Reactivity of complex 1

Quenching of complex 1 with D2O resulted in the formation of D4-Fc as evidenced by a GC-MS analysis with the predominant peak occurring at m/z 190.1, (Fig. S11) consistent with tetradeuterated Fe(C5H3D2)2. On comparing with the predicted mass spectrum (Fig. S12), it appears that a small amount of tri-deuterated ferrocene is also present due to the presence of small peaks at 189 and 187, which should be absent for pure tetra-deuterated ferrocene. That notwithstanding, it is clear that D4-Fc is the major product. Other peaks observed include C5H3D2 at m/z 67.2 and Fe(C5H3D2) at 123.0.

Further investigation of the tetrazincated ferrocenyl complex 1 revealed novel and unexpected onward reactivity in its reactions with aromatic ring compounds. With toluene, 1 reacts through its peripheral alkyl ligands to deprotonate the lateral methyl arm and form the bis-benzyl derivative [Na4(TMP)4Zn4(tBu)2(CH2Ph)2{(C5H3)2Fe}] (complex 2, Scheme 2) in which the tetrasodium tetrazincated ferrocenyl scaffold remains intact. Interestingly, only two of the four tbutyl arms of 1 react, specifically the zinc-bonded terminal ones located above and below the plane of the cyclopentadienyl rings, with the other two (more protected) bridging tbutyl groups remaining unreacted. To the best of our knowledge the transformation of complex 1 into complex 2 is the first example of peripheral reactivity of an inverse crown complex, whereby an anionic component of the cationic {Na4(TMP)4Zn4(tBu)4}4+ unit engages in a deprotonation reaction. Interestingly, however, the location of toluene deprotonation is at the most thermodynamically acidic position24 and is thus in contrast to the synergistically-operative reactivity of TMEDA·Na(μ-TMP)(μ-tBu)ZntBu, which preferentially deprotonates toluene at a ring position via a stepwise TMP deprotonation followed by a t-butyl deprotonation of TMP(H) releasing butane and reforming TMP to generate TMEDA·Na(μ-TMP)(μ-C6H4Me)ZntBu.25 In gross features the structural motif of 2 is similar to that of 1 (Fig. 5, see Table 1 for selected bond lengths and angles). A tetrazincated core is encapsulated by a heteroleptic inverse crown which is now closed due to the bridging nature of the newly formed benzyl anions which, in turn, coordinate the zinc in a σ-fashion through the CH2 anion and the sodium in more of a π-fashion through the aromatic ring.26 This σ–π distinction has been observed in other mixed alkali metal–zinc complexes.26b,27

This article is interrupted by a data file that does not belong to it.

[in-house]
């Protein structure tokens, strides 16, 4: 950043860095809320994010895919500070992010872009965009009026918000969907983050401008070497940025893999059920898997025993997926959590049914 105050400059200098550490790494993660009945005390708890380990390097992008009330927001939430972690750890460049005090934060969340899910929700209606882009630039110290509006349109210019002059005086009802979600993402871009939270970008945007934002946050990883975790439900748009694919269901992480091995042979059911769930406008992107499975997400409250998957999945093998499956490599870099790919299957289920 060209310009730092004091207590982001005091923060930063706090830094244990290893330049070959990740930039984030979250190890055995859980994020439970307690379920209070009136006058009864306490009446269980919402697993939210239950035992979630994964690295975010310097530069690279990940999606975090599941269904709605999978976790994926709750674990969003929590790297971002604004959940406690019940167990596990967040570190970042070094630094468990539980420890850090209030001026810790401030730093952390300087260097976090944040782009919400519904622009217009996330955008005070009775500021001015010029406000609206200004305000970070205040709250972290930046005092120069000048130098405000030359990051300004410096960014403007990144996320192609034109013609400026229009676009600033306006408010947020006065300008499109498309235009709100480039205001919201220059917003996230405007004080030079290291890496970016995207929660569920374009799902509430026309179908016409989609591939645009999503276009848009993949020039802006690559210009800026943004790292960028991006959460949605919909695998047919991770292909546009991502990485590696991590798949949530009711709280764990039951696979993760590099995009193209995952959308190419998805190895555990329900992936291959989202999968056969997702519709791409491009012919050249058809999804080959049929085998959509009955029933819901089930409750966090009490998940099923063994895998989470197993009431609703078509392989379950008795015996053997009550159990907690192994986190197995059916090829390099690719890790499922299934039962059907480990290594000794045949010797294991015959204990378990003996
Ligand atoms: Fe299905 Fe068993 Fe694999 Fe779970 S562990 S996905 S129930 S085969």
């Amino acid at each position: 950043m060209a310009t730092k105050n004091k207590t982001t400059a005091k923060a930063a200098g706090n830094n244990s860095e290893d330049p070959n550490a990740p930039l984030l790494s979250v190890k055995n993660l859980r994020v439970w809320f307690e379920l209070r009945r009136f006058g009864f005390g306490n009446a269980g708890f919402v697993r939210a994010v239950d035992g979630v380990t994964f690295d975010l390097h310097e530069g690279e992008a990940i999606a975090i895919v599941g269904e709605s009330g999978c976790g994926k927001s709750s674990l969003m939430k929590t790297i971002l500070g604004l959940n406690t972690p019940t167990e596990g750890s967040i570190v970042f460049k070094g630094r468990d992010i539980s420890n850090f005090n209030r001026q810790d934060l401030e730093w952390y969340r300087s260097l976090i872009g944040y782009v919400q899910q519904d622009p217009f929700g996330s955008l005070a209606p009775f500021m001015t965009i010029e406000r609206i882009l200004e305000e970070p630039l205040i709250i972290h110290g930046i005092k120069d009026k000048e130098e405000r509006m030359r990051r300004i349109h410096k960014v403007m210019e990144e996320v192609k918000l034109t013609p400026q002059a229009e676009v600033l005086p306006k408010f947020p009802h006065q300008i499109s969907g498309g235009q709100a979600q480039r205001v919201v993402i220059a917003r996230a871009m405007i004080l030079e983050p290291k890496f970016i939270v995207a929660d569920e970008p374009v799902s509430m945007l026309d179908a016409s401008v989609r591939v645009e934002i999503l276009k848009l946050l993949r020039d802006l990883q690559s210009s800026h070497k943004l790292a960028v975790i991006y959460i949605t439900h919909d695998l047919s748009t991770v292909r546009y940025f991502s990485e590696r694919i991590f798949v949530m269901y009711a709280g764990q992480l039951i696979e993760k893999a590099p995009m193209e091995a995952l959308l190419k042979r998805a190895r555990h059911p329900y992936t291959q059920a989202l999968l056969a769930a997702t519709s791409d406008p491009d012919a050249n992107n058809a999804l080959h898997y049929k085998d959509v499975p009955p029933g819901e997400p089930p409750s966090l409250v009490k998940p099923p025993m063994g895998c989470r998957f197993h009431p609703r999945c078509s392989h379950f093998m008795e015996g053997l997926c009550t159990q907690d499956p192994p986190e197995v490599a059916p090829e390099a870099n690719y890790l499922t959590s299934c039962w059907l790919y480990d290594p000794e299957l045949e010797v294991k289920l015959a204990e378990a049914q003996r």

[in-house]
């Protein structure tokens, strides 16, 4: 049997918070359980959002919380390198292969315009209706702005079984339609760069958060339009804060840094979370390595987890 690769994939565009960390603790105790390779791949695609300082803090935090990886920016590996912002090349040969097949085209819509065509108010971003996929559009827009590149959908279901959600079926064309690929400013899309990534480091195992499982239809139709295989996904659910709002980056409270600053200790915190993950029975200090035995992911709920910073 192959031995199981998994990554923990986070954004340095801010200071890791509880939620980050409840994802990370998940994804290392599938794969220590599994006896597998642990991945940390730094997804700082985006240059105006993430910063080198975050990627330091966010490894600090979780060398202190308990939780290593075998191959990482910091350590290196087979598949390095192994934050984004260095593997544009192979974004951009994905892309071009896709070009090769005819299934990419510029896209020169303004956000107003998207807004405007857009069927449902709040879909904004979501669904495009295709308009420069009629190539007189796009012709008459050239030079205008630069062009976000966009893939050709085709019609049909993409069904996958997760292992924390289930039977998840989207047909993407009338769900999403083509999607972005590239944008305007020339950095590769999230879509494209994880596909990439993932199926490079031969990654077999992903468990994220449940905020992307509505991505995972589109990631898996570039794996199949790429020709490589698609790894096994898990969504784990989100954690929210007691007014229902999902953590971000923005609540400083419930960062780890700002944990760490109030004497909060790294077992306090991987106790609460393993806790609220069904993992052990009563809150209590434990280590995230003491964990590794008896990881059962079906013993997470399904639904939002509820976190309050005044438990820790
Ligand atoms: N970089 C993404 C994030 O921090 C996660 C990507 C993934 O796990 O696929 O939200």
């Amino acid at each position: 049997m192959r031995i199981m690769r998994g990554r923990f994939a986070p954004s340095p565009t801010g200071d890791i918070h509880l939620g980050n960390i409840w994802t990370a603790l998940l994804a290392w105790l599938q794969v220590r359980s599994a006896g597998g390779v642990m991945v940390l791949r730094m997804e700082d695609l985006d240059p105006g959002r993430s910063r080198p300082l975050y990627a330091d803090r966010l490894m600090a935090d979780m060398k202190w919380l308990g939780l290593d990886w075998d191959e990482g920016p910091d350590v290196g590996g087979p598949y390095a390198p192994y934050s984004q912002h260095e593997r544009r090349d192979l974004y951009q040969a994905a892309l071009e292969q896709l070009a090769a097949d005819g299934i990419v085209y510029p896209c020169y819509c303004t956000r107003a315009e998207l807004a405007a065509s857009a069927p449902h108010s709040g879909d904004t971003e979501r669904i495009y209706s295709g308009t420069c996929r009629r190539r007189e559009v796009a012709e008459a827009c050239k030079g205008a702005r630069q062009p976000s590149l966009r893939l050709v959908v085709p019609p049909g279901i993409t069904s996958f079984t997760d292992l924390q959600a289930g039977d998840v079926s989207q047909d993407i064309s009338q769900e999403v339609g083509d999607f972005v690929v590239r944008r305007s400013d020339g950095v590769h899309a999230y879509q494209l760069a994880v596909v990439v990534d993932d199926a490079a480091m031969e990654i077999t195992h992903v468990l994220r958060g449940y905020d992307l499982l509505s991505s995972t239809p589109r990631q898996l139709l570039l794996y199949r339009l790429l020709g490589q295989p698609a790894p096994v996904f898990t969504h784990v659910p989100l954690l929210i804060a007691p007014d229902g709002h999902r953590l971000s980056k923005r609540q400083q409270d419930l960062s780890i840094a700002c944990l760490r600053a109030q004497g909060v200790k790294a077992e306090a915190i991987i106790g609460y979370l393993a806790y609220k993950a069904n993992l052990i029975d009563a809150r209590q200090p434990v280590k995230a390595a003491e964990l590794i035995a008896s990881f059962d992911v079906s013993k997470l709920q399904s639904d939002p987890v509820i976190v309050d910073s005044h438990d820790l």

image file: d0sc01612h-s2.tif
Scheme 2 Divergent reactivity of complex 1 with toluene and pyridine.

image file: d0sc01612h-f5.tif
Fig. 5 Molecular structure of the tetrazincated ferrocene complex [Na4(TMP)4Zn4(tBu)2(CH2Ph)2{(C5H3)2Fe}] (2, top) and DFT optimised structure (2calc, bottom). Ellipsoids are shown at 50% probability and all hydrogen atoms have been removed for clarity.
Table 1 Selected bond parameters (Å and °) of complex 2 (values in bold represent relevant calculated parameters in 2calc)
  M(1) M(2) M(3) M(4)
a Distance to benzyl is to centroid of aromatic ring.b Distance is to closest methyl carbon.c Angle at benzyl is from centroid of aromatic ring.d Angle at ferrocene is from centroid of Cp ring.
Zn–CFc 2.087(10), 2.108 2.022(10), 2.038 2.016(10), 2.037 2.076(10), 2.107
Zn–CBz 2.031(11), 2.057 2.049(10), 2.058
Zn–CtBu 2.072(12) 2.059(12)
Zn–NTMP 2.017(9), 2.040 2.013(9), 2.027 2.018(8), 2.027 2.020(9), 2.040
Na–NTMP 2.447(9), 2.467 2.386(10), 2.422 2.355(10), 2.424 2.477(9), 2.463
Na–CFc 2.456(4)a 2.707(11), 2.562(12), 2.707, 2.597 2.698(10), 2.562(11), 2.705, 2.604 2.498(4)a
Na–CBz 2.711(3)a 2.686(5)a
Na–CtBu 2.847(15)b 2.812(13)b
C–Zn–CFc 120.2(5) 116.6(5) 116.8(4) 116.8(4)
C–Zn–NTMP 134.2(4) 127.5(4) 127.8(4) 135.1(4)
CFc–Zn–NTMP 103.8(4), 103.4 115.8(4), 118.0 114.8(4), 117.9 104.1(4), 103.3
CBz–Na–NTMP 141.8(2)c 139.6(3)c
CBz–Na–CFc 112.2(1)c,d 114.5(2)c,d